Impairment and Pharmacological Protection of the Blood Brain Barrier After Head Trauma
The unique microenvironment within the central nervous system depends upon the integrity of the blood brain barrier (BBB), which under normal conditions prevents the passage of macromolecules and ions into the brain. The BBB plays an integral role in the inflammatory response by producing a variety of cytokines, adhesion molecules, metalloproteinases, serine proteases, products of the arachidonic acid metabolic cascade and nitric oxide (Webb and Muir, 2000). Increased BBB permeability may occur by either direct mechanical opening of tight junctions between endothelial cells (Wahl et al, 1988), or by biochemical mechanisms (Wei et al., 1986; Trembovler et al., 1999; for review see Kochanek et al., 2000). When BBB permeability is increased, vasogenic edema is developed, contributing to brain swelling and intracranial pressure, thus exacerbating the secondary injury. Traumatic brain injury, ischemia, and inflammatory diseases induce the local formation and release of harmful mediators such as neurotransmitters, reactive oxygen species and cytokines. These, in turn, induce the evolution of secondary damage within the brain, eliciting disruption of the BBB, edema and neuronal cell death that are accompanied by motor and cognitive deficits. Local inflammation is one of the early responses of the brain to injury (Rothwell and Hopkins, 1995; Merril and Benveniste, 1996, Shohami et al., 1999).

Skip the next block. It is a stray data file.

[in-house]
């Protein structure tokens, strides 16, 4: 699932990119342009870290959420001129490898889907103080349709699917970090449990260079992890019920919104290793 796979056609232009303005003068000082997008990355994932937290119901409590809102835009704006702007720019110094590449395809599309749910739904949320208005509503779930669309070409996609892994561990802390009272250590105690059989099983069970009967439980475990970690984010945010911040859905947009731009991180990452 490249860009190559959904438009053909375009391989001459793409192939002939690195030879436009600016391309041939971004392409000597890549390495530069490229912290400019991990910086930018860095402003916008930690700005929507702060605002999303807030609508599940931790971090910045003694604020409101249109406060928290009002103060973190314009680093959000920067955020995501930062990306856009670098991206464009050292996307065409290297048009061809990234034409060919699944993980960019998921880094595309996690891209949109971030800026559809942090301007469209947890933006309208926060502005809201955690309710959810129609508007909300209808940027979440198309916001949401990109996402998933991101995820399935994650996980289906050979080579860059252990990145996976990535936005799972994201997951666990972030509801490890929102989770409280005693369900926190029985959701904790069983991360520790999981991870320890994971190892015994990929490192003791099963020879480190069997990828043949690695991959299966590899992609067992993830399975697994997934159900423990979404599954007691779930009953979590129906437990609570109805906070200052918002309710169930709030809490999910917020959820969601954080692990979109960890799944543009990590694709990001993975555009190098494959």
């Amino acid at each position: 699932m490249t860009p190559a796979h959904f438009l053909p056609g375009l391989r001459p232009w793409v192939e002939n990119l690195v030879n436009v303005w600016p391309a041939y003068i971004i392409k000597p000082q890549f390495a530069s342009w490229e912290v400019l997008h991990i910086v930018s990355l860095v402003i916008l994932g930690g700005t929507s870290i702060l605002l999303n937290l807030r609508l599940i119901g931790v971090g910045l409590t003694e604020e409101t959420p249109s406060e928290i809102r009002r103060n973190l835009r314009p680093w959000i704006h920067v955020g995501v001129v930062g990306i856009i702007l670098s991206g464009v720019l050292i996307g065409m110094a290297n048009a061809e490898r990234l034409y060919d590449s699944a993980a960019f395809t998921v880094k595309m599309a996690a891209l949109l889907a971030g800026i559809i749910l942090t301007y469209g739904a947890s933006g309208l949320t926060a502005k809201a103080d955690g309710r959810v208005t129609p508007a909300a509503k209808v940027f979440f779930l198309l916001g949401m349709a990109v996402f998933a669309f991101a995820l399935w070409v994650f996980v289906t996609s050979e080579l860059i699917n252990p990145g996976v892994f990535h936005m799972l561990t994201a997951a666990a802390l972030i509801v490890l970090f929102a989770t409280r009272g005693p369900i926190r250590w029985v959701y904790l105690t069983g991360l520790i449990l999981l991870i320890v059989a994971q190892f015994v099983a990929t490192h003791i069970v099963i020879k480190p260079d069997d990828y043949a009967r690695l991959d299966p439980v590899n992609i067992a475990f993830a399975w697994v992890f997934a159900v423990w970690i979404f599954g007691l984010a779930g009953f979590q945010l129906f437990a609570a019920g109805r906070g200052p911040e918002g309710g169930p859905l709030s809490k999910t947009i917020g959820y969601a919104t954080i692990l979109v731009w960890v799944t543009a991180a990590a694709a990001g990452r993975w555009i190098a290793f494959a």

KeywordsTraumatic Brain Injury Blood Brain Barrier Focal Cerebral Ischemia Vasogenic Edema Evans Blue
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